Oakland Police Chief Jordan Takes Medical Leave; Plans Retirement
OAKLAND (KCBS / KPIX 5) – In a letter to officers, Oakland Police Chief Howard Jordan announced on Wednesday that he is stepping down for health reasons.
Jordan did not specify his condition in a statement released by the department:
To the members and civilian staff of the Oakland Police Department: I wanted you to be the first to know that this morning I advised city Administrator Deanna Santana that, effective immediately I am on medical leave and taking steps toward medical retirement.
This decision has been difficult but necessary. Through my 24 years of wearing an OPD badge and uniform I have emulated the department’s core values: Honesty, Respect and Integrity – values I have observed in all of you. I know that you and the department will carry on these values to generations to come.
It has been an honor to serve the city of Oakland with you.
“I had to make a choice,” Jordan told KPIX 5 in an interview near his home. “It’s deteriorating my health.”
Oakland City Council President Larry Reid, who chairs the Public Safety Committee said he was just in closed session with the chief on Tuesday.
“There was no inkling that what transpired today was going to take place,” Reid said.
The announcement came shortly after the Oakland Police Department abruptly canceled a scheduled 12:30 p.m. news conference on Wednesday afternoon to discuss the findings of an independent report on recommendations for reducing crime in the city.
Oakland paid $250,000 to commission the report from a team of consultants that included Bill Bratton, the former Los Angeles police chief, who also served as commissioner of the New York and Boston police departments.
He led the department during Occupy protests during which police tactics were criticized. The department has struggled with rising crime and staff shortages that have required it to get help from the California Highway Patrol during Jordan’s watch.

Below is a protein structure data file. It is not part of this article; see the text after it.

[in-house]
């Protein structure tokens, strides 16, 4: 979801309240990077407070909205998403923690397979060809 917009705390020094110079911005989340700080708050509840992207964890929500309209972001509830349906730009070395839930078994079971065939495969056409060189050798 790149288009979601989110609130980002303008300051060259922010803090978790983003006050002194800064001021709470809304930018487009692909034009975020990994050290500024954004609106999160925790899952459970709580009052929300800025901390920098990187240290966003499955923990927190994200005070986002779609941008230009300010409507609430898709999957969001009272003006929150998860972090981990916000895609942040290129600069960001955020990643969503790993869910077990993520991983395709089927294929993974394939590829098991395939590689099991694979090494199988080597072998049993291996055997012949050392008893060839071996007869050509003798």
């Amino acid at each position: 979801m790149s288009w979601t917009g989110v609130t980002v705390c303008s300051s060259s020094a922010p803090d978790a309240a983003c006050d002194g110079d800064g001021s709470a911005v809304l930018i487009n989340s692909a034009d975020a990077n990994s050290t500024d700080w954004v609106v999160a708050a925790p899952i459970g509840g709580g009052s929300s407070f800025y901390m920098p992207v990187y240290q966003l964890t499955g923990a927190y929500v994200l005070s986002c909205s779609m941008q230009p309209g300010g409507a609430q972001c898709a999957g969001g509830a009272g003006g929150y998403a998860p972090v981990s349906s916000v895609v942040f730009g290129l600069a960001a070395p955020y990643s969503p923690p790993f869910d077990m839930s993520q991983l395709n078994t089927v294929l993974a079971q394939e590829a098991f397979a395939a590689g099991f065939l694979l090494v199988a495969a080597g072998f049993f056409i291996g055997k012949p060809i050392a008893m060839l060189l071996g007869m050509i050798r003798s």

Meanwhile, the FBI’s latest crime statistics show that Oakland has the nation’s highest robbery rate.
Dom Arotzarena, former head of the Oakland Police Officers’ Association, wasn’t surprised Jordan is quitting for medical reasons.
“The man was chief of police during some of the worst times in the history of Oakland. You know, losing four officers in one day, officers being laid off in a city that absolutely needs cops. This man’s been there dealing with a lot of these issues. It does weigh on you,” he said.
Some members of the department who would not give their names said many on the force were run down by the police brass, lead by Jordan and that he made their jobs more difficult by handing out harsh discipline for minor infractions.
City Councilmember Desley Brooks said she didn’t buy the allegations but that she sees this as an opportunity. “The department has been in need of leadership for a significant period of time now and I think this gives us an opportunity again to look for a chief to right this department,” said Brooks.
Councilmember Pat Kernighan wished Jordan well. “I think he’s been just extraordinarily brave and steadfast in the face of extraordinarily challenging circumstances,” she said.
Oakland Attorney John Burris, whose lawsuit on behalf of plaintiffs who accused the department of engaging in police brutality ended with a settlement mandating a series of police reforms, said Wednesday he was surprised by the timing of Jordan’s announcement but not the fact that he is stepping down.
Burris said a report released last week by newly appointed compliance director Thomas Frazier was “pretty scathing about the command structure’s responsibility for the department not being in compliance with the reforms mandated by the court settlement.”
Regarding the Frazier report, Jordan told KPIX 5, “I welcome those changes, I embrace some of the recommendations. There are issues in there that I didn’t necessarily agree with, but those are issues that are going to make the department better.”
Assistant Chief Anthony Toribio said he would take the helm as acting chief until a successor to Jordan is appointed.
Jordan was appointed police chief on Feb. 1, 2012 by Mayor Jean Quan.
He had served as interim chief since October 2011 after former police Chief Anthony Batts abruptly resigned.
Jordan served as chief for less than two years, but has spent 24 years in the department.
Political consultant and former Oakland mayoral candidate Joe Tuman noted that Jordan is the second chief to step down under Mayor Quan.
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